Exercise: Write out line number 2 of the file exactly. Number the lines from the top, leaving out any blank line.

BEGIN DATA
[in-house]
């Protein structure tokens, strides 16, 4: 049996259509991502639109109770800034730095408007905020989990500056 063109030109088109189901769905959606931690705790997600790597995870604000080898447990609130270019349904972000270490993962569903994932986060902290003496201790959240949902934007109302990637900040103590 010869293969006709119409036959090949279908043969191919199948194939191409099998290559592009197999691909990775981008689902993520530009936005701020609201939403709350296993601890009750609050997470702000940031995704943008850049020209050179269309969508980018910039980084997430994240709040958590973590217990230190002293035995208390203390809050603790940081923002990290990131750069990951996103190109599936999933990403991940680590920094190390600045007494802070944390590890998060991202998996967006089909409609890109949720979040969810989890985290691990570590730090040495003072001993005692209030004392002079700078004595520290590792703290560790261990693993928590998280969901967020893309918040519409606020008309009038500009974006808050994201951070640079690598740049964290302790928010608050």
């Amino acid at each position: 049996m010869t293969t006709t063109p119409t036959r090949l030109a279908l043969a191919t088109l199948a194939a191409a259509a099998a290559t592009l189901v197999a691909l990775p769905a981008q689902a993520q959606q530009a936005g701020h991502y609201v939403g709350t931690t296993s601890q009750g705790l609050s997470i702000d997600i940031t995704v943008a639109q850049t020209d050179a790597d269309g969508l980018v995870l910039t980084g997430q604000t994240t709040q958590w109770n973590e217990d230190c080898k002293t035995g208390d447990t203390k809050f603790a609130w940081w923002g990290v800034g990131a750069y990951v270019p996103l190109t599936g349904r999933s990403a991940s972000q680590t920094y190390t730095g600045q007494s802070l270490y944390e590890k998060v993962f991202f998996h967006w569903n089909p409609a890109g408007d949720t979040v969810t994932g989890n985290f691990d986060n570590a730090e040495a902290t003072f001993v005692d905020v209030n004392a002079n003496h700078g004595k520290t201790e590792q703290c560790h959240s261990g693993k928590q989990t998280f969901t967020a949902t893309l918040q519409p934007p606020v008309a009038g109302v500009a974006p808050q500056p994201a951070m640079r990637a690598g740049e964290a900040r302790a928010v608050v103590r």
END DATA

């Protein structure tokens, strides 16, 4: 049996259509991502639109109770800034730095408007905020989990500056 063109030109088109189901769905959606931690705790997600790597995870604000080898447990609130270019349904972000270490993962569903994932986060902290003496201790959240949902934007109302990637900040103590 010869293969006709119409036959090949279908043969191919199948194939191409099998290559592009197999691909990775981008689902993520530009936005701020609201939403709350296993601890009750609050997470702000940031995704943008850049020209050179269309969508980018910039980084997430994240709040958590973590217990230190002293035995208390203390809050603790940081923002990290990131750069990951996103190109599936999933990403991940680590920094190390600045007494802070944390590890998060991202998996967006089909409609890109949720979040969810989890985290691990570590730090040495003072001993005692209030004392002079700078004595520290590792703290560790261990693993928590998280969901967020893309918040519409606020008309009038500009974006808050994201951070640079690598740049964290302790928010608050």